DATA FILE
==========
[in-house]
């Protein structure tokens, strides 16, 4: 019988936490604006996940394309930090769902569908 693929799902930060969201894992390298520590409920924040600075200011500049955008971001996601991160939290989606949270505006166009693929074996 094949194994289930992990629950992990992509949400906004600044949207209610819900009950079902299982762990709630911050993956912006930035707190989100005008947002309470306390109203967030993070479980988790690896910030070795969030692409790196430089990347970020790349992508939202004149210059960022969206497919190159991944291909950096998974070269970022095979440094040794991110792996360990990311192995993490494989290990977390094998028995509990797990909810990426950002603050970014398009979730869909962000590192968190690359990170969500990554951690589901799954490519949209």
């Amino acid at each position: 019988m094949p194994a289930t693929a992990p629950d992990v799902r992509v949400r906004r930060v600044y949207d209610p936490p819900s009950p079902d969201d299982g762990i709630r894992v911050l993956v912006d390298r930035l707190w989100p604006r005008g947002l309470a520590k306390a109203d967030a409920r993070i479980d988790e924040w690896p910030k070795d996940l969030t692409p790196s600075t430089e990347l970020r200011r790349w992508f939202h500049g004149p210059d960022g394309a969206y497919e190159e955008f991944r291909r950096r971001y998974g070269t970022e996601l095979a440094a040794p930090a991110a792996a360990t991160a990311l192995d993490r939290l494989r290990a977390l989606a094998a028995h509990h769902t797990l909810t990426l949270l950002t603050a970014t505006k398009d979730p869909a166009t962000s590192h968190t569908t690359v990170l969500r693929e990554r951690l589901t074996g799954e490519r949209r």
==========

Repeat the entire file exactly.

[in-house]
């Protein structure tokens, strides 16, 4: 019988936490604006996940394309930090769902569908 693929799902930060969201894992390298520590409920924040600075200011500049955008971001996601991160939290989606949270505006166009693929074996 094949194994289930992990629950992990992509949400906004600044949207209610819900009950079902299982762990709630911050993956912006930035707190989100005008947002309470306390109203967030993070479980988790690896910030070795969030692409790196430089990347970020790349992508939202004149210059960022969206497919190159991944291909950096998974070269970022095979440094040794991110792996360990990311192995993490494989290990977390094998028995509990797990909810990426950002603050970014398009979730869909962000590192968190690359990170969500990554951690589901799954490519949209």
């Amino acid at each position: 019988m094949p194994a289930t693929a992990p629950d992990v799902r992509v949400r906004r930060v600044y949207d209610p936490p819900s009950p079902d969201d299982g762990i709630r894992v911050l993956v912006d390298r930035l707190w989100p604006r005008g947002l309470a520590k306390a109203d967030a409920r993070i479980d988790e924040w690896p910030k070795d996940l969030t692409p790196s600075t430089e990347l970020r200011r790349w992508f939202h500049g004149p210059d960022g394309a969206y497919e190159e955008f991944r291909r950096r971001y998974g070269t970022e996601l095979a440094a040794p930090a991110a792996a360990t991160a990311l192995d993490r939290l494989r290990a977390l989606a094998a028995h509990h769902t797990l909810t990426l949270l950002t603050a970014t505006k398009d979730p869909a166009t962000s590192h968190t569908t690359v990170l969500r693929e990554r951690l589901t074996g799954e490519r949209r």